Prior to attending Law School, Gush received his Honours BA from the University of Toronto, specializing in Political Science and minoring in Public Law and Policy. Following graduation, he worked at two private law firms as a legal assistant. During these two years, he gained a variety of experience in many different areas of law and honed his skills in the legal profession. Gush currently serves as an executive on the Environmental Law Society at Windsor Law and continues to explore new ways to advance the important legal issues surrounding sustainable living and climate change. He is excited to join the Windsor Centre for Cities and to further contribute to and work on advocating for sustainability and inclusive local governance.
Megan is a dual JD student entering her final year at the WIndsor Law and Detroit Mercy Law. Prior to law school, Megan earned her HBA in Criminology, Sociology, and Women Gender Studies at the University of Toronto. Her undergraduate studies focused on Indigenous communities and the impact of land dispossession through research addressing the epidemic of missing and murdered Indigenous women and girls. As she transitioned to law school, Megan sought to continue her work at the Windsor Law, where she was honoured to work with Acting Dean Beverly Jacobs on research that explored how land use contributes to the marginalization of Indigenous communities.
Megan was particularly humbled by the opportunity to work alongside Haudenosaunee land defenders of 1492 Land Back Lane, where she experienced firsthand the impact municipalities have on Indigenous Nations. Today, Megan is conducting research, with the support of Professor Jillian Rogin, on how injunction proceedings disproportionately target Indigenous people and often lead to the removal of Indigenous Nations from treaty lands. Megan is excited to continue her journey with the Windsor Law Centre for Cities and is looking forward to working collaboratively with students and faculty in providing meaningful research that will help the wider community.
Jackson Brown has just completed his 1L year at Windsor Law. Prior to law school, he graduated from the University of Waterloo, where he studied Geomatics and Computer Science, completing several co-op placements including two terms with Agriculture and Agri-foods Canada.
Jackson is excited about joining the Additional Dwelling Units (ADUs) housing data project, led by Family Services Windsor Essex (FSWE) and funded by CMHC. He is interested in the intersection between the law, technology, and geography, and will be working on the physical feasibility of ADUs.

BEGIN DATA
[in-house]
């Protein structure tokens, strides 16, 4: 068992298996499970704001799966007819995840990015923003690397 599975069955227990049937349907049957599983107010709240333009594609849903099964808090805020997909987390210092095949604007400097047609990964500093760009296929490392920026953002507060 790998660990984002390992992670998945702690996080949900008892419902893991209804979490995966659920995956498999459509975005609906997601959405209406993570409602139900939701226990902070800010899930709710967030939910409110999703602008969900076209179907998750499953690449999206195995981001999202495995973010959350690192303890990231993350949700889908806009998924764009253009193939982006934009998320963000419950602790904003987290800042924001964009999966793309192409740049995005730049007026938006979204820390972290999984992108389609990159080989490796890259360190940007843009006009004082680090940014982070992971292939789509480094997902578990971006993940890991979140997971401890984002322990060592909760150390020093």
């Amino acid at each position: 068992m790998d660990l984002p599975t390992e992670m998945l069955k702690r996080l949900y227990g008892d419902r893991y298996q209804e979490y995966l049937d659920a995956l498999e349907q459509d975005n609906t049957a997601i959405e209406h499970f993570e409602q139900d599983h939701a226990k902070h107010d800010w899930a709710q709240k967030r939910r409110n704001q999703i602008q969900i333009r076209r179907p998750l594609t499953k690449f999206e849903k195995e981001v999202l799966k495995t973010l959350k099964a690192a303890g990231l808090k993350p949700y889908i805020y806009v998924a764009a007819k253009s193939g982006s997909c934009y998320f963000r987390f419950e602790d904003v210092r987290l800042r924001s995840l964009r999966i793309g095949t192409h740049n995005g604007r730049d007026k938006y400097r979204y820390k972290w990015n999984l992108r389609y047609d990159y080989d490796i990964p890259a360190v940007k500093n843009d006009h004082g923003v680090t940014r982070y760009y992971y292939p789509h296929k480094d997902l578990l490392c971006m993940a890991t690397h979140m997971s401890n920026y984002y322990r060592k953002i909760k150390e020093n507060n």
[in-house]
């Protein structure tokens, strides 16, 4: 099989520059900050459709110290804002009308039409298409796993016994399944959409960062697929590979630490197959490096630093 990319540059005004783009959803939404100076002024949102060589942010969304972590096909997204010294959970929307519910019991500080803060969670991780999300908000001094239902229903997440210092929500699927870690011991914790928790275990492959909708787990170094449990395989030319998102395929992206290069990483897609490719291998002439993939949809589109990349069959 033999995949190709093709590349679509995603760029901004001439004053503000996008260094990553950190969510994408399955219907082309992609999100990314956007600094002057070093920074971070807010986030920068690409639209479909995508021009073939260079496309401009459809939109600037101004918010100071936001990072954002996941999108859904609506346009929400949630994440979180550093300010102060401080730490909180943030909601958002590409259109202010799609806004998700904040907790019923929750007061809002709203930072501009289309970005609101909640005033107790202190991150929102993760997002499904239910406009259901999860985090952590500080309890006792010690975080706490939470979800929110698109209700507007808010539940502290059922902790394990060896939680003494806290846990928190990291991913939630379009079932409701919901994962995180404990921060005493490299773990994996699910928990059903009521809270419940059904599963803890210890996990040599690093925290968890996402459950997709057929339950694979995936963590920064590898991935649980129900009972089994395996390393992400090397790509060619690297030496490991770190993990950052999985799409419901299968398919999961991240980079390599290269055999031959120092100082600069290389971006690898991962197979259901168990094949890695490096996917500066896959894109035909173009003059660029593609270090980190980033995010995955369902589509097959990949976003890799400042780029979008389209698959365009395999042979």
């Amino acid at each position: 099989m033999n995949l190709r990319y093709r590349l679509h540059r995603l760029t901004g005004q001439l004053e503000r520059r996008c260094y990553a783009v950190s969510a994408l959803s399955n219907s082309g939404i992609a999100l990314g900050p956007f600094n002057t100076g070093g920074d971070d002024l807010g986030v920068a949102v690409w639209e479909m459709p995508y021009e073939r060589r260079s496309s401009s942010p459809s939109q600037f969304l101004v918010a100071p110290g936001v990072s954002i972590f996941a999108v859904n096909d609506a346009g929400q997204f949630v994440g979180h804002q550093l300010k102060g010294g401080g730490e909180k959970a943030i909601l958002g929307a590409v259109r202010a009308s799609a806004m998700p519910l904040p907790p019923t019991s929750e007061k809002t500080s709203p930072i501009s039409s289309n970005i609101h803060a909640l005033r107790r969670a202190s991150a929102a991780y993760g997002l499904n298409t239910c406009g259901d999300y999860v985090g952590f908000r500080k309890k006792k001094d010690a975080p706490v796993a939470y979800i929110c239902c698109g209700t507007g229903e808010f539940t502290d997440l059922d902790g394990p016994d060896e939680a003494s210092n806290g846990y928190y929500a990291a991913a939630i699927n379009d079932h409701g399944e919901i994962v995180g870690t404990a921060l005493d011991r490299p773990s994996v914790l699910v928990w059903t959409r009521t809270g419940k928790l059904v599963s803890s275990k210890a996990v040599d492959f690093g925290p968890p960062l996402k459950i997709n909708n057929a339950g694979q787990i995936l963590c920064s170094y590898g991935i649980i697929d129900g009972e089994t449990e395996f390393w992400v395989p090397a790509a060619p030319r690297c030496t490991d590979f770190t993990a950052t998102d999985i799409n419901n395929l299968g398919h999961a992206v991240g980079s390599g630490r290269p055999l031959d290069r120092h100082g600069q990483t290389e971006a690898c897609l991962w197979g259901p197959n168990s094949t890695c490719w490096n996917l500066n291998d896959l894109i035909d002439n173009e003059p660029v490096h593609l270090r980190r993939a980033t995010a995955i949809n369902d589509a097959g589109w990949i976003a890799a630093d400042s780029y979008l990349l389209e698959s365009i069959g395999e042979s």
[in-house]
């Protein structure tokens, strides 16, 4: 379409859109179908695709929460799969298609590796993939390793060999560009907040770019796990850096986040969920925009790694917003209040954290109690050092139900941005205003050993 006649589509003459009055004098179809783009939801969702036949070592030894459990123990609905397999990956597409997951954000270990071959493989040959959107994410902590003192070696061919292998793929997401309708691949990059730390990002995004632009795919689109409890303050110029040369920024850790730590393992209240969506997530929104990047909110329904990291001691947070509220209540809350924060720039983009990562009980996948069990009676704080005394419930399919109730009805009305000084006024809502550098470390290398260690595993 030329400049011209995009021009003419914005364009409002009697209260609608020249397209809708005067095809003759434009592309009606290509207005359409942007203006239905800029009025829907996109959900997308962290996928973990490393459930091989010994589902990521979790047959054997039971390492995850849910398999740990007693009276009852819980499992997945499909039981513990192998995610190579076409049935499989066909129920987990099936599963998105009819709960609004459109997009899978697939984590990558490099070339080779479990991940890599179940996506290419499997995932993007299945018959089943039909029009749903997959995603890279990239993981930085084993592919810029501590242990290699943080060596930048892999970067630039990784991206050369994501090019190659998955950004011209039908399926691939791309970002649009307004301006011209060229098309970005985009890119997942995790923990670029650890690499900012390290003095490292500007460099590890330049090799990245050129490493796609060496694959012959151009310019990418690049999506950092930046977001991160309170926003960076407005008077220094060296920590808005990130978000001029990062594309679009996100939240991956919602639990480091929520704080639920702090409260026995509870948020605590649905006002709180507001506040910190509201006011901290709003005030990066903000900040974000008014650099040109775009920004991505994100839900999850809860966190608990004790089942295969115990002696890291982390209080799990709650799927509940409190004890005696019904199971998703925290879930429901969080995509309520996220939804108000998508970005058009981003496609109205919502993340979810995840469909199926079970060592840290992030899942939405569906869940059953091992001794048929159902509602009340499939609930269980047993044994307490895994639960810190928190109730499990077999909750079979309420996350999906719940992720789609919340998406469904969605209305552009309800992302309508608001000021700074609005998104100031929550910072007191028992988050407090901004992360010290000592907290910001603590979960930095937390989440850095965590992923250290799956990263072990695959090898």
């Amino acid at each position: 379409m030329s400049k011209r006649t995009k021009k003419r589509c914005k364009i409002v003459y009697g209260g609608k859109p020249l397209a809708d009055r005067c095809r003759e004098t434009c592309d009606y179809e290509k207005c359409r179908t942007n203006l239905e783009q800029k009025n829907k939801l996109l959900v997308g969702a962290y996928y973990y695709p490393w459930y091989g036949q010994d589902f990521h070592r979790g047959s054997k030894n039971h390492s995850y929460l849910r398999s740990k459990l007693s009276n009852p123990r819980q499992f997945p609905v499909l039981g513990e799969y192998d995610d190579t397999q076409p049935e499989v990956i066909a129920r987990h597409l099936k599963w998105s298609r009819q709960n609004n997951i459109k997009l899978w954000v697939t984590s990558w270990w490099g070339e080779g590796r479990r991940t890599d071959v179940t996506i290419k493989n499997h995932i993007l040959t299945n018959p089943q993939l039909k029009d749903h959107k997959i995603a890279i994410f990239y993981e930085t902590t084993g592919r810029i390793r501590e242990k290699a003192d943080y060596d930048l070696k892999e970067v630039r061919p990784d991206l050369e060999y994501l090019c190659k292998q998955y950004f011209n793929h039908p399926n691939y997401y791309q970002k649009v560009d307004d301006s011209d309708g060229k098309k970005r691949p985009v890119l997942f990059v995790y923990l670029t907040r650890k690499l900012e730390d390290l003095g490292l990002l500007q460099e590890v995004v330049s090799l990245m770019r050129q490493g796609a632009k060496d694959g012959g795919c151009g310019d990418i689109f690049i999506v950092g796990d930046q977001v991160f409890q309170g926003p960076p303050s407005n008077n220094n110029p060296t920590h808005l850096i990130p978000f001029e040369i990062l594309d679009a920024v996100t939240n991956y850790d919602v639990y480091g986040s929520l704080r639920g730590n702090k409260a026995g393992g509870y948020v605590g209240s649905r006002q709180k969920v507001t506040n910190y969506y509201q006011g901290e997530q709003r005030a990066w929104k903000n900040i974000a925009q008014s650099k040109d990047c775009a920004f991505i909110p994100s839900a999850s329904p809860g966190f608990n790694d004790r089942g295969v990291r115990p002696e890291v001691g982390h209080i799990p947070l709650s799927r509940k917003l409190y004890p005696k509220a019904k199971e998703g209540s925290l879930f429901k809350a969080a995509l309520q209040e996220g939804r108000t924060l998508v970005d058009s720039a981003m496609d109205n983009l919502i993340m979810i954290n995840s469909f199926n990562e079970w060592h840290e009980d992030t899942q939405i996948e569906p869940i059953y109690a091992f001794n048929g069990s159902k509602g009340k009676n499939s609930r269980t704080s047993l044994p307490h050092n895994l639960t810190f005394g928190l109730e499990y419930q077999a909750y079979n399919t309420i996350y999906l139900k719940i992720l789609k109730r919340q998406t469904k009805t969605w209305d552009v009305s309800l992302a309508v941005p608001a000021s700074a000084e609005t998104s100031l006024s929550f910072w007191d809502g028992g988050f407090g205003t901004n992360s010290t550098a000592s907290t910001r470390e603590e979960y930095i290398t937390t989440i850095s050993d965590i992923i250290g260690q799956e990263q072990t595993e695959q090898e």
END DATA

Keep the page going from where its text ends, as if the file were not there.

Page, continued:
Prior to attending law school, Daanish completed his B.A. (Hons) at the University of Toronto, double majoring in Economics and Political Science. His research interests include developmental economics in the Global South and the role of political movements in influencing government policy. After completing his undergraduate studies, Daanish worked in the private equity field researching emerging industries and their long-term market viability. Through his experience, he gained a strong understanding of how government regulations interact with the private sector and best practices within specific industries, such as renewable energy.
As a first-year law student at Windsor Law, Daanish worked as a caseworker at the Community Legal Aid clinic, developing skills in client-oriented advocacy while serving vulnerable people in the Windsor-Essex County. Daanish is keen on contributing to the Windsor Law Centre for Cities and the ADU project, and will be focussing his research on the financial feasibility of ADUs, through both a government policy lens as well as from the perspectives of renters and property owners.
Princess Doe joined the Windsor Law Centre for Cities as a Student Research Associate for the 2020-21 academic year. She will be continuing to support the work of the Centre on a part-time basis during the summer of 2021 alongside another external placement.
Princess’ (she/her) interests in municipal law & policy, governance, equitable placemaking, and administrative justice are informed by her prior work within the affordable housing, community economic development, and public health/harm reduction sectors in Toronto. Having grown up in West Windsor, Princess has been engaged with local community work addressing anti-Black racism, climate, and income security, which have been additional key themes in her work with the Centre for Cities during the 2020-21 academic year. Over the past year, Princess was also an executive member for the Municipal Law Club and Canadian Association for Refugee Lawyers’ Windsor Chapter, Junior Editor for the Windsor Review of Legal and Social Issues, and Project Lead for the PBSC’s House of Sophrosyne Project. Princess holds an Honours Bachelor of Social Work from the University of Windsor, and a Professional Certificate in Public Policy Analysis from York University.